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9 Tips for Visitors of Barcelona

1. Go to a Bar and Raise a Glass for Barça. Leave the FC Barcelona football stadium Camp Nou for those who are prepared to spend vast amounts of time and money trying to get tickets. Visit a local bar instead, where you’re sure to experience the football fan culture. Sit down in front of the TV with a group of Catalans when FC Barcelona is playing against its nemesis – FC Madrid. If the bar is well-lit, the wine is poured straight from the barrel, and the floor is covered in napkins – you’re in the right place.

football stadium, Barcelona, full of people.jpg
Photo taken by 123rf.com nuotr..  football stadium, Barcelona, full of people.jpg

But remember, Barça is not the same as Barcelona – it’s a nickname for the famous football club. Using it instead of “Barcelona” may not anger the locals, but it will definitely confuse them.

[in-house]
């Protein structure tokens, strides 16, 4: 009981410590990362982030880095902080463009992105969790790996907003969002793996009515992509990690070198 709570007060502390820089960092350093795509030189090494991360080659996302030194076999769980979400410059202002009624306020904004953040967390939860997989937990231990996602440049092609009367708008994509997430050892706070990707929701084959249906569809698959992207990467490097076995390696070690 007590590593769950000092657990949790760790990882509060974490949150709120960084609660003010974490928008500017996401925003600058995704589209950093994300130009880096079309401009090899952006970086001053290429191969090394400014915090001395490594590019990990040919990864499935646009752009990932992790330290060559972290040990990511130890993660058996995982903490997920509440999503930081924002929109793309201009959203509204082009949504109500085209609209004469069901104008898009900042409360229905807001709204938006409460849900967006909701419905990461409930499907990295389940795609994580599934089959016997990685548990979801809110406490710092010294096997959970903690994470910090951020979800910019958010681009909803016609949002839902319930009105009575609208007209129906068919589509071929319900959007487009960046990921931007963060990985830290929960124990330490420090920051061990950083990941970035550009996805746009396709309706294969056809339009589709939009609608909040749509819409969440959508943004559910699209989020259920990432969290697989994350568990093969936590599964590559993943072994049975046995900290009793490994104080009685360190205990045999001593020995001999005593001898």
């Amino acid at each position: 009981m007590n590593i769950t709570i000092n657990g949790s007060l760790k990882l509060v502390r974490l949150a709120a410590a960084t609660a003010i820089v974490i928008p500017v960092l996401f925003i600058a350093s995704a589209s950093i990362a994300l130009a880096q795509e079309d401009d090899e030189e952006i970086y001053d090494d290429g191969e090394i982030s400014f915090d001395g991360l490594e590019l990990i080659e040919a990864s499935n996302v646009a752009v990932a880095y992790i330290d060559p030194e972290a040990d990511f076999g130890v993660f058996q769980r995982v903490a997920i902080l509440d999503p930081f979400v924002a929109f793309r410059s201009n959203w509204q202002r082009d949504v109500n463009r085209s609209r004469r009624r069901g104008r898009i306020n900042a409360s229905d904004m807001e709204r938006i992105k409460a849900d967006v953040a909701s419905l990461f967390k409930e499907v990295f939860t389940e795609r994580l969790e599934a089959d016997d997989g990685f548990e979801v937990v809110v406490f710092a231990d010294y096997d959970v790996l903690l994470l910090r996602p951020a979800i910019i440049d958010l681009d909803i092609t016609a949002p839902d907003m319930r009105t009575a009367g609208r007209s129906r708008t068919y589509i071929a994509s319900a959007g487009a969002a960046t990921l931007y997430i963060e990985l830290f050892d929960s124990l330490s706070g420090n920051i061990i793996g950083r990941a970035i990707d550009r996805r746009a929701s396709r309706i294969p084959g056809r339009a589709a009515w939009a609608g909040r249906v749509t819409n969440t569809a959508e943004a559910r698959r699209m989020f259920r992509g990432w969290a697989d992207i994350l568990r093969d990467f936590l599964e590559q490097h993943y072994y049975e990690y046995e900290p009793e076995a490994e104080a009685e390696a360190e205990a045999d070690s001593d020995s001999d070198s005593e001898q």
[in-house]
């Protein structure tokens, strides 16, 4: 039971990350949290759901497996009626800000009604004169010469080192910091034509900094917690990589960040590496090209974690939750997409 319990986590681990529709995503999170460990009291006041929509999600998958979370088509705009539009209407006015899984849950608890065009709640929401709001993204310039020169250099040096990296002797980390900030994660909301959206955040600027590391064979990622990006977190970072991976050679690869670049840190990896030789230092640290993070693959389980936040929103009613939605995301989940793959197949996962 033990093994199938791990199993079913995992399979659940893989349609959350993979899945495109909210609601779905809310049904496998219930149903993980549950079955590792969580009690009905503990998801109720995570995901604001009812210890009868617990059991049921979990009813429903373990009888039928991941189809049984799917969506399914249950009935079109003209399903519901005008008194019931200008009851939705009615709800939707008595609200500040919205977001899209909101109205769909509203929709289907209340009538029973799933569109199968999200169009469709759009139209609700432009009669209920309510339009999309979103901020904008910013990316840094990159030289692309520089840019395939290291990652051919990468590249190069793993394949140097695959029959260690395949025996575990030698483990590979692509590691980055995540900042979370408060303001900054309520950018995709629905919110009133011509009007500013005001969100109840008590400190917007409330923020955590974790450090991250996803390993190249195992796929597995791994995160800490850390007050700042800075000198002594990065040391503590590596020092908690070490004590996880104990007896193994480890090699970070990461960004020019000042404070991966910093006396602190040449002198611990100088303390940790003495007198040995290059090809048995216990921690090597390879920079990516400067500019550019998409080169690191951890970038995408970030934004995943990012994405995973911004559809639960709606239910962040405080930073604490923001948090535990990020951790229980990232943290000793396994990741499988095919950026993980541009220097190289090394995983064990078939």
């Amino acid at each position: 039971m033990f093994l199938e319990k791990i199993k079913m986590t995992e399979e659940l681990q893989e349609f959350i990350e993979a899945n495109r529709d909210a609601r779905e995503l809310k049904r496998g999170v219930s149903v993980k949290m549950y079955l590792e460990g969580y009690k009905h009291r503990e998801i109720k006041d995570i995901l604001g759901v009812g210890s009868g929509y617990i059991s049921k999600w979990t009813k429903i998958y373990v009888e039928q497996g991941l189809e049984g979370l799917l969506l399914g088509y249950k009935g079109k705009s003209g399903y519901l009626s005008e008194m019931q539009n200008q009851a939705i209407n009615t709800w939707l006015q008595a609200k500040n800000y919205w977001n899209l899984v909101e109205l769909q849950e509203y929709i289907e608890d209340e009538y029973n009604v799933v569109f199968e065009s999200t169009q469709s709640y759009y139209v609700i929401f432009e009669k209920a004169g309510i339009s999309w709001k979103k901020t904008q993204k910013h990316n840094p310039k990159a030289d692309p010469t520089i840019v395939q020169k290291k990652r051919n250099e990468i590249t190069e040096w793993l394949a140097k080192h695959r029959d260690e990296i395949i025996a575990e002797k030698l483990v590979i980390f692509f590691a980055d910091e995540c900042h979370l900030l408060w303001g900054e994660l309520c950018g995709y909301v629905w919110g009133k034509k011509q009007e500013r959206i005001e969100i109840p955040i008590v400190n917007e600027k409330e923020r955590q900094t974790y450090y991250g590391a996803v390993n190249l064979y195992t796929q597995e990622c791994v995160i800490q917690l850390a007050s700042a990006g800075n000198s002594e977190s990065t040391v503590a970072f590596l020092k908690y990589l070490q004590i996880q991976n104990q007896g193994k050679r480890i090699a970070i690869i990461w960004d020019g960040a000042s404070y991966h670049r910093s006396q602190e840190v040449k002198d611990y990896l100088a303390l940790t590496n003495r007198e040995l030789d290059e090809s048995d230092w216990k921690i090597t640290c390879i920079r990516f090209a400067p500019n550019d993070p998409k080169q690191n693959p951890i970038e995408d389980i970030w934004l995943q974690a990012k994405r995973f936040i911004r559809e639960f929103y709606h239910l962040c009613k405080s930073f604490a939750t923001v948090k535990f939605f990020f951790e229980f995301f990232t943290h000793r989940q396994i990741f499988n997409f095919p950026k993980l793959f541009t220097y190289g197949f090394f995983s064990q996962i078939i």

2. Barcelona is not the Kind of Spain You Imagine. So don’t go looking for flamenco, bullfighting arenas or the heritage of Andalucía. Of course, even in Barcelona people will try to sell you some sangria, tapas or tickets to flamenco performances, but those will invariably be artificial and fake.

A procession in Barcelona to support the Catalan independence movement
Photo taken by 123rf.com.  A procession in Barcelona to support the Catalan independence movement

Try to focus on the heritage of Barcelona instead. After all, it’s a city which used to be home and a great inspiration to Antoni Gaudí, Salvador Dalí, Joan Miró, Pablo Picasso and many other famous artists. Exploring the work of these people hosted in numerous museums and galleries will alone take several days.

3. Could Barcelona Be the Best Place for Picnics in the World? Not just because of the many places where you can spread your blanket, but also because of the places where you can organize a quick yet superb brunch. In the closest market which sells fruits, vegetables and other goodies (the largest and most famous of these is the Boqueria Market). Buy 100 grams of excellent Spanish ham, Catalan sausage, goat’s cheese, 200 grams of toasted red pepper and artichokes, a few cans of seafood, some bread and sparkling wine. Lay down on the lawn of the Citudella Park or near the Montjuïc Castle and raise a glass to the good life.